We’re publishing quarterly print issues this year.
The question going out to the GBXM Q&A Crowd soon is, should we try doing a pre-sale group buy and own the process, or just put the issue out on Amazon for on-demand purchase?
Kickstarting a group-buy: PROS
+ Our audience is familiar and comfortable with this format.
+ Pre-sale commitments allow us to pay less per issue.
+ Lower unit price means more people might buy.
+ We could include a special decal with orders.
+ A small stack of back issues would be nice.
Kickstarting a group-buy: CONS
– We need at least 100 units sold to have any legitimate affect on unit price.
– It can be hard to get people to pay for something a month before it ships.
– I’ll have to get another decal designed and ordered.
– I’ll have to pack and ship every order myself.
– Inventory takes space.
+ Even people who don’t buy the issue can leave us positive reviews.
+ Amazon brings potential for massive exposure to new readers.
+ Amazon handles printing-on-demand and order fulfilment.
+ Amazon issues are available to anyone anytime.
+ It’s the smart, passive income play.
– Per unit price might be more than most people want to pay ($20?)
– We kinda lose the ability to share free issues elsewhere (Issuu.com)
– It feels a little cold, commercial, corporate to me.
Granted, a lot of variables go into issue pricing either way. Size of the issue. Number of pages. Full-color. Paper selection. Etc. I mean, I’ve even toyed with doing full-color broadsheet (newspaper style) issues for a while to balance cost and content.
I’d like to distill this question down before sending it out to the GBXM Q&A Crew (if you’re a subscriber, you can opt into this by updating your preferences).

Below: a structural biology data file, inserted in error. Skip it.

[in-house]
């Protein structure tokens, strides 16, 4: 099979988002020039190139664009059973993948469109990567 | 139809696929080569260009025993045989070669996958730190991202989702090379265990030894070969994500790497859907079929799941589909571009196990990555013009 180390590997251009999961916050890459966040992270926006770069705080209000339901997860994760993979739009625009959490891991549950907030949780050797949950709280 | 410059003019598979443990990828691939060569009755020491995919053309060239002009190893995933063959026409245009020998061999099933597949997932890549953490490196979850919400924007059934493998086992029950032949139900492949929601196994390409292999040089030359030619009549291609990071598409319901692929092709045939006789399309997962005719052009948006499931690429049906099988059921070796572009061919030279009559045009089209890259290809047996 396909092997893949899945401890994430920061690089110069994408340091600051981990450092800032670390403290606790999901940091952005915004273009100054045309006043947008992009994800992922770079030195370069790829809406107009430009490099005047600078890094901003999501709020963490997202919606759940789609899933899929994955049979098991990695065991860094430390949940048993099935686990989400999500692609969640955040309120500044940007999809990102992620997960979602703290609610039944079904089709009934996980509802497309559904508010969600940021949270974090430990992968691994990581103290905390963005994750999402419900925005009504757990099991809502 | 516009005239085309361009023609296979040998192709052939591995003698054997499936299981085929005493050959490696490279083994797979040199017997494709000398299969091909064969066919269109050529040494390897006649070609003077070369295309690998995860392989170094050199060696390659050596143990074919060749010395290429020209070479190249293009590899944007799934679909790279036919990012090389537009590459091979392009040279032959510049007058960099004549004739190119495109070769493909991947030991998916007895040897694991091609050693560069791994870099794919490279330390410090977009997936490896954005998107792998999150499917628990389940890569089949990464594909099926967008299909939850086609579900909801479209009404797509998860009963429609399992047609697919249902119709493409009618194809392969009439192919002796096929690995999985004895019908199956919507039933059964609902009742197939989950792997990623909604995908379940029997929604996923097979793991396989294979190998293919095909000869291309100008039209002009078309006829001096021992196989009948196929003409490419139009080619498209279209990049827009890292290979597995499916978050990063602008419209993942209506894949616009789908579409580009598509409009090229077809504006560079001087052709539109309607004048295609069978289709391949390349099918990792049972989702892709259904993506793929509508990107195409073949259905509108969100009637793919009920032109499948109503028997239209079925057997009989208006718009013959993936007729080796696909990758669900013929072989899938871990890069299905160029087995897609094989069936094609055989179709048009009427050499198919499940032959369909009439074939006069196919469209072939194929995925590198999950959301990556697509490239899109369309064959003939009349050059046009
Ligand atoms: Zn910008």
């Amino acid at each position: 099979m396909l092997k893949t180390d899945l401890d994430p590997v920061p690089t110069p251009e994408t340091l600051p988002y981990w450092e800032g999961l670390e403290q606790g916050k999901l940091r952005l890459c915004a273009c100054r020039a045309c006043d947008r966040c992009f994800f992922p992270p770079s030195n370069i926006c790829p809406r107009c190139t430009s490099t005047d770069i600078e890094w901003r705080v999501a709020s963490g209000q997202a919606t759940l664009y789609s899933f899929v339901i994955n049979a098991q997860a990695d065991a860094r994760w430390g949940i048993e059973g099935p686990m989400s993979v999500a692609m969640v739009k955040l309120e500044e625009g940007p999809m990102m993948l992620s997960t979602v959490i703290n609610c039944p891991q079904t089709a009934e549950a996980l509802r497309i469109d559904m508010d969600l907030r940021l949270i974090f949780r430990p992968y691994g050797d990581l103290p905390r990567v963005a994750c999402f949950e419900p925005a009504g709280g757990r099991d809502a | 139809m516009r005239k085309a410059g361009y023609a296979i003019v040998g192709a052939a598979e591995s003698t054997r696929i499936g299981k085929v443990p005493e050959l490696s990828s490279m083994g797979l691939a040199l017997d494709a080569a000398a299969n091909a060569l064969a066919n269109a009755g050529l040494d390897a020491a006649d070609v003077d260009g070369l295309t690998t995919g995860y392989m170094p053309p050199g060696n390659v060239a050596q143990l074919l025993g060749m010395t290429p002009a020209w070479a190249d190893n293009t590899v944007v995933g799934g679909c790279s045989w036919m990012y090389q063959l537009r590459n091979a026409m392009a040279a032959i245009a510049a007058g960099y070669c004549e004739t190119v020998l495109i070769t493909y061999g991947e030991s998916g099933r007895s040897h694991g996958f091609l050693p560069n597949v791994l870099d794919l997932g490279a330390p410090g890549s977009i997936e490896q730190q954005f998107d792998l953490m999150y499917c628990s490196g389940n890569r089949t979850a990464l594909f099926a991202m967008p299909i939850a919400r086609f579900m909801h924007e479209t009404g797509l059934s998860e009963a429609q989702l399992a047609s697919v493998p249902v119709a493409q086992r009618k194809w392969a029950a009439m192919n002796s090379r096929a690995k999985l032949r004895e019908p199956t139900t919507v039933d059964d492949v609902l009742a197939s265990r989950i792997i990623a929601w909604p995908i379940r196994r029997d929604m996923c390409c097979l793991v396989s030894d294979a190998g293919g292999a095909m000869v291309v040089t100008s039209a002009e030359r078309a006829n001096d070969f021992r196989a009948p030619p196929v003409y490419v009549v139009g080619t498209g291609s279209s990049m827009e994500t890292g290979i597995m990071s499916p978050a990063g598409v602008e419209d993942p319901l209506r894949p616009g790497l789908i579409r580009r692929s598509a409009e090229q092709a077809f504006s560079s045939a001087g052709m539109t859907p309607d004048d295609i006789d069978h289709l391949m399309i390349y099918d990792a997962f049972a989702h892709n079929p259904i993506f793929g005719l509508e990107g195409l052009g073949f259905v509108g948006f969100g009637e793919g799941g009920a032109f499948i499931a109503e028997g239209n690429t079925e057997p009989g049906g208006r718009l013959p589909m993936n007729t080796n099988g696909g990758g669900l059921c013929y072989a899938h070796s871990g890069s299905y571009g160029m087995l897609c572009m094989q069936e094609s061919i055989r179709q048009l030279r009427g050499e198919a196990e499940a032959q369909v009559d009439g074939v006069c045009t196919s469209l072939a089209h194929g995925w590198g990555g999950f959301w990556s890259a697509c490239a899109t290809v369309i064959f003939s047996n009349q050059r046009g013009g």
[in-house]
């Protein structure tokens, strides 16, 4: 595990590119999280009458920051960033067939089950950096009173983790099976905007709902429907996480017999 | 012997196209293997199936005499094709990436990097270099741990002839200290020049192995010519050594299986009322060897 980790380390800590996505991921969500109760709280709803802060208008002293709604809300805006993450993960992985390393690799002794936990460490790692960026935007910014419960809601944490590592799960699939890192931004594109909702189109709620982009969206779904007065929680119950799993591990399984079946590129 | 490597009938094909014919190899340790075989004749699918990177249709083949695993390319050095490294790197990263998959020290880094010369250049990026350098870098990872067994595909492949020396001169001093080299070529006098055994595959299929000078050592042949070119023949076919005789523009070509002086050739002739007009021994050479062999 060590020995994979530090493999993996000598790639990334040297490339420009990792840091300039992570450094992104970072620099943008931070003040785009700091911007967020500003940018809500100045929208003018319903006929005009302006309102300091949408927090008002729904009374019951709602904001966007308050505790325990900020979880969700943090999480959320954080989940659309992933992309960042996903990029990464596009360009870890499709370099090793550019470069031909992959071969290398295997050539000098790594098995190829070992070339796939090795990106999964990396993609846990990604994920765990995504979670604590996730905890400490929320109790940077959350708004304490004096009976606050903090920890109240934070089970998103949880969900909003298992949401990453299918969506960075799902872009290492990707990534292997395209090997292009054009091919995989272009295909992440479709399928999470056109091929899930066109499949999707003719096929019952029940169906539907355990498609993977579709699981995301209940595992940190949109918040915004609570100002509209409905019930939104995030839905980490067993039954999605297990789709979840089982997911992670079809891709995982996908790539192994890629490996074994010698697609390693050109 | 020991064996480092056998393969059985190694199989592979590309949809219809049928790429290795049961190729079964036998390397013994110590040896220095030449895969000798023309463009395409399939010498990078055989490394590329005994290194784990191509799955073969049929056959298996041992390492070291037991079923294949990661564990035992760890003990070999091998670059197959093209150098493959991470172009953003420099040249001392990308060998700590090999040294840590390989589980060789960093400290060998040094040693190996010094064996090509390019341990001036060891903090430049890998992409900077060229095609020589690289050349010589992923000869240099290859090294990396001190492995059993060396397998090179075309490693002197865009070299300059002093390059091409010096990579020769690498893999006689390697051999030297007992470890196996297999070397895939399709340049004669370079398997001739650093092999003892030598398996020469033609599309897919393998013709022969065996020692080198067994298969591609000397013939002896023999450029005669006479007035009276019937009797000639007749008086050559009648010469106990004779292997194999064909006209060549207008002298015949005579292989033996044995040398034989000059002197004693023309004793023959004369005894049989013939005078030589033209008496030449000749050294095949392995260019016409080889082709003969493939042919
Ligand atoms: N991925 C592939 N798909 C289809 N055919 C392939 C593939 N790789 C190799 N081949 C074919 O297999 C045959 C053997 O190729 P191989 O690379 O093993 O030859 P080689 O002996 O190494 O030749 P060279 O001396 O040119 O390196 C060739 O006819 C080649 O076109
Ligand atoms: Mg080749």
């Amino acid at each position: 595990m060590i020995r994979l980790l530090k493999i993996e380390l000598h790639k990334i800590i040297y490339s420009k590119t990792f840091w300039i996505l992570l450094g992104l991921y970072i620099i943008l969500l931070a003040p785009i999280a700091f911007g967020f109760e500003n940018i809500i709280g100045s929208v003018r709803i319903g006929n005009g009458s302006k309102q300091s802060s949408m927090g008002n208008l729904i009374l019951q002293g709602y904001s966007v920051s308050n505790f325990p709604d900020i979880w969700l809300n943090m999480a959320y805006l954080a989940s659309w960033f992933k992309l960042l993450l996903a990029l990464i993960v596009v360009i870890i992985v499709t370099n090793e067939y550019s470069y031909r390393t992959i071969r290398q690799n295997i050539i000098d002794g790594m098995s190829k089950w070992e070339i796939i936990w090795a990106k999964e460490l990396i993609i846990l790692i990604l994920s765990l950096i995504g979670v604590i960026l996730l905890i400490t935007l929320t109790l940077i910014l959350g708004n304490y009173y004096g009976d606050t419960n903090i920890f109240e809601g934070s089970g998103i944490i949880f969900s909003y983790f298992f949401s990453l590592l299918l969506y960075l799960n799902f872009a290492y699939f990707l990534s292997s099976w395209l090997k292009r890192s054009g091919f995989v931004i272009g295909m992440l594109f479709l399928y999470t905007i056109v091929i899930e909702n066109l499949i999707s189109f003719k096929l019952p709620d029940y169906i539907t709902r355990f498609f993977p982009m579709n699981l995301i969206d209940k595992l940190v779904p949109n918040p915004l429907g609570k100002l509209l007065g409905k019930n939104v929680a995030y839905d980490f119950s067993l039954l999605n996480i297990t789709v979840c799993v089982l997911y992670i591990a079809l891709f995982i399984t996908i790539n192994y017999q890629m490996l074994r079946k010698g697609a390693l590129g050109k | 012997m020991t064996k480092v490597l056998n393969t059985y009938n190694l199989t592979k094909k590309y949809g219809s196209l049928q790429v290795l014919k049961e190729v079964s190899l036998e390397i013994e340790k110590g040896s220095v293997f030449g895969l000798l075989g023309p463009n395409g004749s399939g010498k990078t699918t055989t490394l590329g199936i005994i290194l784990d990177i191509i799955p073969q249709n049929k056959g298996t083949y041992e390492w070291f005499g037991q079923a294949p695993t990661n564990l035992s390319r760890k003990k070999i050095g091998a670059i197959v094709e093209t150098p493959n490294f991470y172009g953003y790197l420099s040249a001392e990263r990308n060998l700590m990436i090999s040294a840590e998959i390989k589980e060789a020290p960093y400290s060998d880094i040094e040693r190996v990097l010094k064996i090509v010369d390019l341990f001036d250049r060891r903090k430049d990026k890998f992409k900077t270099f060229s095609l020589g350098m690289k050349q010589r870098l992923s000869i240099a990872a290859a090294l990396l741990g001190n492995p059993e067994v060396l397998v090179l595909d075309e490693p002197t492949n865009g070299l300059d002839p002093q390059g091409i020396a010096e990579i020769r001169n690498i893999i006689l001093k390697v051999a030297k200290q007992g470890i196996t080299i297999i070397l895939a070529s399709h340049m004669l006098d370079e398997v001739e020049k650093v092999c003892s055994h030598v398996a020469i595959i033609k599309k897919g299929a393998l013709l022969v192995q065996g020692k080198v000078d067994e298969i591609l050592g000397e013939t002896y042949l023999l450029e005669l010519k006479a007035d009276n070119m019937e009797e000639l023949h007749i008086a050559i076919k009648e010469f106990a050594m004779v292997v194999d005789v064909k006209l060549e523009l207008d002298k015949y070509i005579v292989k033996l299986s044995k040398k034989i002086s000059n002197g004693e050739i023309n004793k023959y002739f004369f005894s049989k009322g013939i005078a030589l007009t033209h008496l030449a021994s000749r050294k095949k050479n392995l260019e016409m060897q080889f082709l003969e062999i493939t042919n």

What do YOU think?
Not to be confused with Mark Bullett. 😉
Long story short, it’s this interesting way of using bullet lists to organize your day and get shit done. Being a penmanship and line weight nerd, I was instantly drawn (ugh) to the concept upon discovering it over the long holiday break a few weeks back.
If you google it, you’ll find an endless supply of Pinterest superstars; gorgeous daily planners you’d not be crazy to assume were created by people whose one thing to do that day was draw a fancy calendar.
I’m using some of those ideas. (I’m a creative nerd, remember?) But I’ve held off on mentioning it here until I had a sense of how well it would work out for me, personally.
Truly, there is power in the bullets themselves; the way you differentiate appointments and critical stuff from the rest of the day’s notes and ideas. But the real power comes from developing a habit around writing down your goals and proactively working to achieve them.
I’m even color coding this shit. Like some kind of wannabe Pinterest superstar. Lulz.
But three weeks in, bullet journaling is proving useful.
If you live and die by your to-do list—and like carrying around clever notebooks and pens (nerd)—you might want to check this out.
Three strikes. You’re out.
The first time you tell me you were promised something I know—without a doubt—my sales rep would never—ever—promise, I’m going to try and make it happen for you. Because we care about exceeding expectations.
The second time you tell me you were promised something I know—without a doubt—my sales rep would never—ever—promise, I’m going to drop everything and give you the option to bail out of your annual contract in the first month. Because if it’s a deal breaker, let’s break the deal and get back to work.
But if you don’t take the walk—if you decide it wasn’t a deal breaker after all—we’re gonna do some cool shit.